Can a ragtag group of former newspapermen from the L.A. Times help newspapers fight off the content farms of the Web The founders and backers of Ebyline, which has been in private beta for a few months and launches today more broadly, think they can streamline the way news organizations manage freelancers and syndicate their own articles. Some publishers testing out the system include Variety, ProPublica, and The Texas Observer.
Ebyline is a marketplace for freelance journalists and syndicated news. Freelancers must be invited by an editor at a participating publication, or be vetted through an application. They can pitch story ideas into the open marketplace, or take assignments directly from editors they work with. The freelance writer and editor agree on a price, the freelancer submits drafts through the system, and once the editor accepts it after any necessary revisions, payment is authorized. The story can then be dumped into whatever ancient content management system the newspaper uses.
Similarly, publishers can syndicate their own articles to other newspapers and sites. For instance, Variety uses it to syndicate its movie reviews. Ebyline takes an 8 percent cut from each transaction. Ebyline streamlines the process and helps editors manage and discover many more freelancers than through lengthy phone calls or face-to-face meetings. But there is a big emphasis on maintaining quality by restricting access, as opposed to content farms like Demand Media or AOL’s Seed, which are designed to manage tens of thousands of freelance submissions.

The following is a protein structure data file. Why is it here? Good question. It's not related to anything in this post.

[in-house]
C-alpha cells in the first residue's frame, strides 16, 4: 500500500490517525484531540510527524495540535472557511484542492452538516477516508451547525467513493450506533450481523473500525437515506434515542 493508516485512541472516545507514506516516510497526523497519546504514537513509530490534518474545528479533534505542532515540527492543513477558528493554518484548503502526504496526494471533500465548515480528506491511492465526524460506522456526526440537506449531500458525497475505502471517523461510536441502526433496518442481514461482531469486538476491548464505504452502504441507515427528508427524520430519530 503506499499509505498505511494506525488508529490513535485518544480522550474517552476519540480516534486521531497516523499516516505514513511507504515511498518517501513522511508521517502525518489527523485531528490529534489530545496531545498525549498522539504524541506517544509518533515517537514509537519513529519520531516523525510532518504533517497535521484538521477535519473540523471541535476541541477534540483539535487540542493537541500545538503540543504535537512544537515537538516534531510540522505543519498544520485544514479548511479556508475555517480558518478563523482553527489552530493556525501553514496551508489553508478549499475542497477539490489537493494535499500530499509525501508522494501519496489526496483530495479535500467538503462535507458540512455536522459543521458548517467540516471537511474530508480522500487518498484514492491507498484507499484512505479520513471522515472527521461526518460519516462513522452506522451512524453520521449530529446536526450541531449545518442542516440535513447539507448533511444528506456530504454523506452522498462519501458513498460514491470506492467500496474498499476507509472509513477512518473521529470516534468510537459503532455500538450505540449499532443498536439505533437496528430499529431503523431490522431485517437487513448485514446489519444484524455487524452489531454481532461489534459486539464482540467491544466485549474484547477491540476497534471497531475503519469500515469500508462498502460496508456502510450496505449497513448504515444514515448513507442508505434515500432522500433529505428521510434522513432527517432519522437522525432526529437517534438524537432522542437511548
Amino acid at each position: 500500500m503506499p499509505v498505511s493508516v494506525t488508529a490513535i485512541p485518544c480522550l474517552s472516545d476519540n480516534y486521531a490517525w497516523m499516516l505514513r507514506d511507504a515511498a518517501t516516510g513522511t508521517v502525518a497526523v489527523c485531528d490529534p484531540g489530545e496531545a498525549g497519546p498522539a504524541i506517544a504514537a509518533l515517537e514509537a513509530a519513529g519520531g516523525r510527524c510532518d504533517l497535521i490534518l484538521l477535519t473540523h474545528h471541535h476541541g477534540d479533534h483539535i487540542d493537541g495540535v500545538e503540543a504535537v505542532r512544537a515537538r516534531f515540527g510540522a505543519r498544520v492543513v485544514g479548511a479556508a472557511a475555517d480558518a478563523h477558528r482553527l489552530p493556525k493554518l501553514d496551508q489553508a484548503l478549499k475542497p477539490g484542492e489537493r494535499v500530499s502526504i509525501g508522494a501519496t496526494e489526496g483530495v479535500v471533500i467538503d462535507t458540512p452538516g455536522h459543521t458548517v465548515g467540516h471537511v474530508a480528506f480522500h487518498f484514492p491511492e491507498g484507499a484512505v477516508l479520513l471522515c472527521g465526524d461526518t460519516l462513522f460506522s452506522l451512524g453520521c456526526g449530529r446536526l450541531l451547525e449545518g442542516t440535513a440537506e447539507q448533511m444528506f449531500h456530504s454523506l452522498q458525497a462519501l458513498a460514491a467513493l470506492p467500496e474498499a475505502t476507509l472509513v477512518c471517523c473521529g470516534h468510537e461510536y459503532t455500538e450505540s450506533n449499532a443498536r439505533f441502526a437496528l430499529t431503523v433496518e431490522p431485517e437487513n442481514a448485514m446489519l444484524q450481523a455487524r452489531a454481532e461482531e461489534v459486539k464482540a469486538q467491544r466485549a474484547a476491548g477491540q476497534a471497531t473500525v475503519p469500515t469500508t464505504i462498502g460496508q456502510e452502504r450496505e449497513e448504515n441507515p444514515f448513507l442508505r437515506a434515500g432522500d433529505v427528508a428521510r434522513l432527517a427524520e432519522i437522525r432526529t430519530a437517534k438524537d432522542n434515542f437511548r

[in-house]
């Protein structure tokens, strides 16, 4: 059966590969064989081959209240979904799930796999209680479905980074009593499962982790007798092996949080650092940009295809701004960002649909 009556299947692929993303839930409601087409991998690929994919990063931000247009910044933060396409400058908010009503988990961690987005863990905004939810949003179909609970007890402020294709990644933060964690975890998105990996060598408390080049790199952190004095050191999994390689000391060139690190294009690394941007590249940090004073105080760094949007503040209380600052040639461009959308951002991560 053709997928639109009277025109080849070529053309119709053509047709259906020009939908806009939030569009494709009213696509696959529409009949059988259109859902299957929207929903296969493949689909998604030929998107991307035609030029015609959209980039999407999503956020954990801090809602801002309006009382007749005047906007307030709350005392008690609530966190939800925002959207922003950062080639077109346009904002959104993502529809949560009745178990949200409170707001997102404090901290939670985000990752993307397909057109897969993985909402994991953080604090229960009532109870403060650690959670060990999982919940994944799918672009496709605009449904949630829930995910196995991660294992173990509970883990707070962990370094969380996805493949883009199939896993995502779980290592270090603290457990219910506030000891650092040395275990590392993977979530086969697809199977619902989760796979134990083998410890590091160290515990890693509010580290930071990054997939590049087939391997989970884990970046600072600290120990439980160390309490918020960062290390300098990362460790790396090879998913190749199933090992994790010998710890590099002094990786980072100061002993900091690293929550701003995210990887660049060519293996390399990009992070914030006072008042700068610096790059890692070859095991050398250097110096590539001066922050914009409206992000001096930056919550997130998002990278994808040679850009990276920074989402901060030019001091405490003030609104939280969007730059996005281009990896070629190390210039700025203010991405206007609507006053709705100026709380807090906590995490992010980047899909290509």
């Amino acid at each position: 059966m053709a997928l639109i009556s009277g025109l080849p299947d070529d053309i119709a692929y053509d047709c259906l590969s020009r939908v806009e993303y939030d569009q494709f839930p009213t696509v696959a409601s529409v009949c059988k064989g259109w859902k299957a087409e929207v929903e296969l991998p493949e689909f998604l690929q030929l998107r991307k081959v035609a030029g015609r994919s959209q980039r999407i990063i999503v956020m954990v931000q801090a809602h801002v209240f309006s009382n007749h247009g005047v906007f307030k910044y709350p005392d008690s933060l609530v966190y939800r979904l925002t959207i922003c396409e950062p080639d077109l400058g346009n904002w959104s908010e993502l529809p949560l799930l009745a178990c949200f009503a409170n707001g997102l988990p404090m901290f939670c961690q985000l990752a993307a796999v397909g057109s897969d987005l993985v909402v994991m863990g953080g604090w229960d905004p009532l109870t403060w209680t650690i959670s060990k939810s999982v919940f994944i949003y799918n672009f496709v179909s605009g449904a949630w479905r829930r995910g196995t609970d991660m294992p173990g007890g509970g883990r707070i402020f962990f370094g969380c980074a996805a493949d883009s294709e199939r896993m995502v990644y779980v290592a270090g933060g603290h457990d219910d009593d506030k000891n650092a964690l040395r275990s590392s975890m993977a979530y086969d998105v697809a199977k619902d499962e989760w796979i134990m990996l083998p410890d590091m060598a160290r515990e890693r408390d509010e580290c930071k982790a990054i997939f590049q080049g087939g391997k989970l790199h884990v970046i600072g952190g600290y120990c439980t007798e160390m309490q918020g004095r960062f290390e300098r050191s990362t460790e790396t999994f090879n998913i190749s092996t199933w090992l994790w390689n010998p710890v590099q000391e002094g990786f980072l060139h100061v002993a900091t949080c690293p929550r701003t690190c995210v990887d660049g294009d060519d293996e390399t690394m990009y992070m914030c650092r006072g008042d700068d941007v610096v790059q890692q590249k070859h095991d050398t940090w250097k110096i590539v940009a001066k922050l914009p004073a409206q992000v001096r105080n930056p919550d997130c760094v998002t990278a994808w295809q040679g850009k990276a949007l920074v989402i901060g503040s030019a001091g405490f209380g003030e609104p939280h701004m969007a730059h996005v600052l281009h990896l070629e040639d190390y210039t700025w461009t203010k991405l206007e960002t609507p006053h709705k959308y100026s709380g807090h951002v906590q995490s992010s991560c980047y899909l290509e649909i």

The founders, Allen Narcisse and Bill Momary, both used to work at the L.A. Times. Backers include Jeffrey Johnson, the former publisher of the L.A. Times who was famously fired in 2006 for refusing to gut the newsroom, as well as Leo Wolinsky, editor-in-chief of Variety and former managing editor of the L.A. Times.
The idea of news exchanges seem to be gaining in popularity. At our first TechCrunch Disrupt last May, Publish2 launched with ethe concept of a news exchange to replace the AP by letting news organizations and blogs automate their syndication. Tools such as Ebyline and Publish2 are supposed to give print publishers a fighting chance against the encroachments of online media, but these marketplaces will only become interesting once online-only sites start using them too.